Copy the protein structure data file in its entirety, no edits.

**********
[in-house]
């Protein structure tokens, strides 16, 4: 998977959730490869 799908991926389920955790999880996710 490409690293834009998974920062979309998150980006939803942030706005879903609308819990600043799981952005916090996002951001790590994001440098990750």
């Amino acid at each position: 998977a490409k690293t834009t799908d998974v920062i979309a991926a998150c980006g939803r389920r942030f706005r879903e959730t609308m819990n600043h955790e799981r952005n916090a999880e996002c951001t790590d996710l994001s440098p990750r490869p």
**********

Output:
[in-house]
């Protein structure tokens, strides 16, 4: 998977959730490869 799908991926389920955790999880996710 490409690293834009998974920062979309998150980006939803942030706005879903609308819990600043799981952005916090996002951001790590994001440098990750």
């Amino acid at each position: 998977a490409k690293t834009t799908d998974v920062i979309a991926a998150c980006g939803r389920r942030f706005r879903e959730t609308m819990n600043h955790e799981r952005n916090a999880e996002c951001t790590d996710l994001s440098p990750r490869p």